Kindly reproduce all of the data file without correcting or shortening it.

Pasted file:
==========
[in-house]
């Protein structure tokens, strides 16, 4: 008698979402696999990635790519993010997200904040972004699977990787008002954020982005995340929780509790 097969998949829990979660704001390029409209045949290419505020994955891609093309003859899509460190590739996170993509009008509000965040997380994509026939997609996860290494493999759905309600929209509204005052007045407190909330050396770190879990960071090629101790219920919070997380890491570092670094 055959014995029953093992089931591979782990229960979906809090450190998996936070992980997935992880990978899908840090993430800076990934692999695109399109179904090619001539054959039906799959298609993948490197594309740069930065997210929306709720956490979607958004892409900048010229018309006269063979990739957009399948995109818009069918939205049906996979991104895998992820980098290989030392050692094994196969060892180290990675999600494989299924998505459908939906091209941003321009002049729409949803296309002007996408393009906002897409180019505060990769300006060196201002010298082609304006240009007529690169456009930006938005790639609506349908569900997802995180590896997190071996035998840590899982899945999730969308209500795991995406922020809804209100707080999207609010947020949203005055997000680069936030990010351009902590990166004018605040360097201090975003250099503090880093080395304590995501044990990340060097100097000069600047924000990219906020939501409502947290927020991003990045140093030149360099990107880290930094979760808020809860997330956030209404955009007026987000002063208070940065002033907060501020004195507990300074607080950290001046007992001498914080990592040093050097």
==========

[in-house]
């Protein structure tokens, strides 16, 4: 008698979402696999990635790519993010997200904040972004699977990787008002954020982005995340929780509790 097969998949829990979660704001390029409209045949290419505020994955891609093309003859899509460190590739996170993509009008509000965040997380994509026939997609996860290494493999759905309600929209509204005052007045407190909330050396770190879990960071090629101790219920919070997380890491570092670094 055959014995029953093992089931591979782990229960979906809090450190998996936070992980997935992880990978899908840090993430800076990934692999695109399109179904090619001539054959039906799959298609993948490197594309740069930065997210929306709720956490979607958004892409900048010229018309006269063979990739957009399948995109818009069918939205049906996979991104895998992820980098290989030392050692094994196969060892180290990675999600494989299924998505459908939906091209941003321009002049729409949803296309002007996408393009906002897409180019505060990769300006060196201002010298082609304006240009007529690169456009930006938005790639609506349908569900997802995180590896997190071996035998840590899982899945999730969308209500795991995406922020809804209100707080999207609010947020949203005055997000680069936030990010351009902590990166004018605040360097201090975003250099503090880093080395304590995501044990990340060097100097000069600047924000990219906020939501409502947290927020991003990045140093030149360099990107880290930094979760808020809860997330956030209404955009007026987000002063208070940065002033907060501020004195507990300074607080950290001046007992001498914080990592040093050097």